Rated: PG-13 for sci-fi action and violence, some bloody images, brief strong language and sensuality. Reviewed by: Jim Release date: April 18, 2014 Released by: April 18, 2014
Johnny Depp has had his share of flops in the last five years, including last year's The Lone Ranger and The Tourist which featured Angelina Jolie and a bevy of lovely locations.
You can add Transcendence (that many will unfortunately pay to see on IMAX screens) to this small list (which includes a few more if you leave out Rango and his last Capt. Jack Sparrow incarnation), a presumably slick, lushly produced insightful sci-fi thriller that for some may harken back to pictures a couple of decades ago like Virtuosity and The Lawnmower Man.
It collapses under the weight of a premise involving the dangers of technology and all the complex talk surrounding what is brainy yet ultimately silly. Thus, the disconnect between the star with his head shaved in some scenes, lenser turned helmer Wally Pfister, producer Christopher Nolan and the story which is anticlimactic and foreshadowed from its flashback and narration by Paul Bettany's buddy, fellow scientist Max becomes clear not too long into the proceedings.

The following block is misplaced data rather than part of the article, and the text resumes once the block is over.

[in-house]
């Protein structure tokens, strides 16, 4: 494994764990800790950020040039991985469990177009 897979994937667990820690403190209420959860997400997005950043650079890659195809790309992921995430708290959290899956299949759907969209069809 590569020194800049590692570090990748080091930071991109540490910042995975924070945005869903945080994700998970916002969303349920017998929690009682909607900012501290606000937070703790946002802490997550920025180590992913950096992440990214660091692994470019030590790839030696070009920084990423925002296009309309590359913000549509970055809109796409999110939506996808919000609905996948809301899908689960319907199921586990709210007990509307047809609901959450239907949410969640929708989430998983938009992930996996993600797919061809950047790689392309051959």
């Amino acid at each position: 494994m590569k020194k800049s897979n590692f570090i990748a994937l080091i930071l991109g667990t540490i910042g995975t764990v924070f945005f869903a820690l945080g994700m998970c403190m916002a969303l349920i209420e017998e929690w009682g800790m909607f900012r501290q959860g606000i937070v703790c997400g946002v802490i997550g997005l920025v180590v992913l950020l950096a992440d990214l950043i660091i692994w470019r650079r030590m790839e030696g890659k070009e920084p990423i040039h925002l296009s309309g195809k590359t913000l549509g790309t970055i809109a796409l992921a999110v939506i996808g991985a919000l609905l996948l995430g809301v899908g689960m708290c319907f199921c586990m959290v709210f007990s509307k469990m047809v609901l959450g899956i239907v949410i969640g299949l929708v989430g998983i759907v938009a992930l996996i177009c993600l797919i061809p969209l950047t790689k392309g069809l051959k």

Max is an acolyte of Dr. Will Caster (a rather lifeless, perhaps miscast Depp), artificial intelligence expert, who operates out of the Berkeley area and seemingly has a wonderful life with scientist wife Evelyn (Rebecca Hall). Their backyard has a 'technology-free' zone.
Pfister's usual craftsmanship is lost in his debut behind the camera in a narrative that feels more recycled than fresh or mentally invigorating (and worthy of multiple viewings) like Nolan's Inception and The Dark Knight"where his technical savvy enhanced the total viewing experience.
Suffice to say, without making the narrative sound better than it is, Caster has a 'transformation' through his supercomputer PINN and the insurgent group RIFT led by Bree (Kate Mara) that puts Evelyn and Max in disparate, yet precarious situations. It doesn't help that Evelyn has to look at computer monitors which makes it hard for Hall, a talented British actress, if you've seen Vicky Cristina Barcelona or The Town to name two, to emote to what isn't to her real flesh and blood. Max and Bree get to spend a lot of time together as the feds enter the picture with the usually reliable Cilian Murphy (also of "Inception") not given the chance.
The promise of ideas of the advancement of the mind and artificial intelligence may lure some into this fare for a while before the CGI kicks in during the latter sections where Transcendence descends into hoary, cliched experience where the action isn't meaningful or has any flair to it. Even Morgan Freeman's cynical scientist lending momentary sagacity feels like an afterthought. Using Depp in what could have been vibrant, provocative cinema across the digital divide is an uninviting, very unspectacular upload.